[POW Camp Bando. Japan. Address Book. November 1917]. Edited by Rudolf Hülsenitz. Bando, Japan: Lagerdruckerei [Prison Camp Press]. Large octavo (7” x 10”). 79pp. Complete as printed with irregular pagination. Folding map tipped onto the inner front cover, 1 full-page map, 3 full-page color advertisements and 1 inserted color plate advertisement. In the original grey paper wrapper with printed paper title label on the front wrap. A few scattered small marginal tears to wrappers, near fine.
Edited by internee Rudolf Hülsenitz, this camp directory features a list of the prisoners in alphabetical order and their addresses in the camp. Also included is a guide to the camp’s shops, and information about the camp’s health services. Among the graphic highlights of the book are the two beautifully designed original maps. The folding map on the inner front cover depicts the core of the camp as it appeared in 1917, Bando’s first year of operation. It corresponds to the address list, depicting each barrack house (dormitory) and listing the names of the occupants according to their beds. Printed in blue, yellow, and black, it is accurate to scale and includes much topographical detail. The second, full-page map, printed on page 2, depicts the camp within its greater environs, including its barbed wire boundaries, the 8 barrack houses, sports grounds, post office, gardening area, fountains, police station, cemetery, chicken coops, its two ponds, music hall, tennis courts, botanical gardens, officers’ quarters, the kitchen, offices, as well as various other structures.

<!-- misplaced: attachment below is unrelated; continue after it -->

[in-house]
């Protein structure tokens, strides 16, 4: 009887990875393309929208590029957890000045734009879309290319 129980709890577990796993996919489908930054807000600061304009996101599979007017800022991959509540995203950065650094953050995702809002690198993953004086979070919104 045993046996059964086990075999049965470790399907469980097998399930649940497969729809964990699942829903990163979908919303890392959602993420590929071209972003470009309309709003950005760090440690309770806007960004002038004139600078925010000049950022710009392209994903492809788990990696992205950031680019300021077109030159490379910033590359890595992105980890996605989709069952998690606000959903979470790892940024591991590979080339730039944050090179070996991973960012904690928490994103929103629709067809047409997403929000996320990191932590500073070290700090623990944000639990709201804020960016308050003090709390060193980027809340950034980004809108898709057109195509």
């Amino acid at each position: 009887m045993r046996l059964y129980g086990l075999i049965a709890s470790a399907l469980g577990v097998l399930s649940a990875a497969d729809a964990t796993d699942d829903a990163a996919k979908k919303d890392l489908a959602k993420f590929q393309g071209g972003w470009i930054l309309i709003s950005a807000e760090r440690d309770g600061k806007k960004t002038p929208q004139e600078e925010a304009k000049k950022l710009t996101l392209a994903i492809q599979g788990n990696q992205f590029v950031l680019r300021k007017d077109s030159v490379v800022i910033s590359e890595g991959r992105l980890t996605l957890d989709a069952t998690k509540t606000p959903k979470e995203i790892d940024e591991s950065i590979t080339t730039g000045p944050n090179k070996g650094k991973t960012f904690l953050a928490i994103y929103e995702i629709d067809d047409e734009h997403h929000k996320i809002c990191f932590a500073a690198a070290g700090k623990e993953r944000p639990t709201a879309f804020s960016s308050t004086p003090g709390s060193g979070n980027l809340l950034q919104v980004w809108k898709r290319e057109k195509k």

Also notable are the impressive color advertisements, including one for the Bando Lagerdruckerei itself, listing its publications to date. Other advertisements promote pharmacies, pastry shops, an exchange office, an art exhibition to be held in 1918, as well as a series of maps of other POW camps in Japan, and a printed celestial chart. Prior to the war Rudolf Hülsenitz was employed by the East Asia Lloyd shipping company in Shanghai, and joined the German Marine Corps in 1914.
A very scarce survival. *OCLC* locates only one known extant copy, at the Bayerische Staatsbibliothek in Munich.
II. Behr, E. *Drei Märchen [Three Stories]*.